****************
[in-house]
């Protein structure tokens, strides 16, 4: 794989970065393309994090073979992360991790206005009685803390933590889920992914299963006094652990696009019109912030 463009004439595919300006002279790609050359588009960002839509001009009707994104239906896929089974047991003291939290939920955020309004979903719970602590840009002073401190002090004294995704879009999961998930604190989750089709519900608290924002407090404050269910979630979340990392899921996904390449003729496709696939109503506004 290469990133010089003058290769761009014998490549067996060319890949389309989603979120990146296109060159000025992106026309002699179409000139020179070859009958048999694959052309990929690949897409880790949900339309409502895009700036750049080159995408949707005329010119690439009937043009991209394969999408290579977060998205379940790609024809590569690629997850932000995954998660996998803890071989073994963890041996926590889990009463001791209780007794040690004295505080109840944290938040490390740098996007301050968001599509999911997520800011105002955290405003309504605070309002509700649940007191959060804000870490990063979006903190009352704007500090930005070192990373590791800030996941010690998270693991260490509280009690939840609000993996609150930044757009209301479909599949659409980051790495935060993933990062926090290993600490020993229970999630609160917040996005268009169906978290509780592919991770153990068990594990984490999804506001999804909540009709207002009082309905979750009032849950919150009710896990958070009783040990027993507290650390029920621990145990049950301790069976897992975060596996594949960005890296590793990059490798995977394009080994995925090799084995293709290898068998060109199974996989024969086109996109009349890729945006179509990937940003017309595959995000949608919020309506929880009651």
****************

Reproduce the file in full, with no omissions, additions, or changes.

[in-house]
């Protein structure tokens, strides 16, 4: 794989970065393309994090073979992360991790206005009685803390933590889920992914299963006094652990696009019109912030 463009004439595919300006002279790609050359588009960002839509001009009707994104239906896929089974047991003291939290939920955020309004979903719970602590840009002073401190002090004294995704879009999961998930604190989750089709519900608290924002407090404050269910979630979340990392899921996904390449003729496709696939109503506004 290469990133010089003058290769761009014998490549067996060319890949389309989603979120990146296109060159000025992106026309002699179409000139020179070859009958048999694959052309990929690949897409880790949900339309409502895009700036750049080159995408949707005329010119690439009937043009991209394969999408290579977060998205379940790609024809590569690629997850932000995954998660996998803890071989073994963890041996926590889990009463001791209780007794040690004295505080109840944290938040490390740098996007301050968001599509999911997520800011105002955290405003309504605070309002509700649940007191959060804000870490990063979006903190009352704007500090930005070192990373590791800030996941010690998270693991260490509280009690939840609000993996609150930044757009209301479909599949659409980051790495935060993933990062926090290993600490020993229970999630609160917040996005268009169906978290509780592919991770153990068990594990984490999804506001999804909540009709207002009082309905979750009032849950919150009710896990958070009783040990027993507290650390029920621990145990049950301790069976897992975060596996594949960005890296590793990059490798995977394009080994995925090799084995293709290898068998060109199974996989024969086109996109009349890729945006179509990937940003017309595959995000949608919020309506929880009651």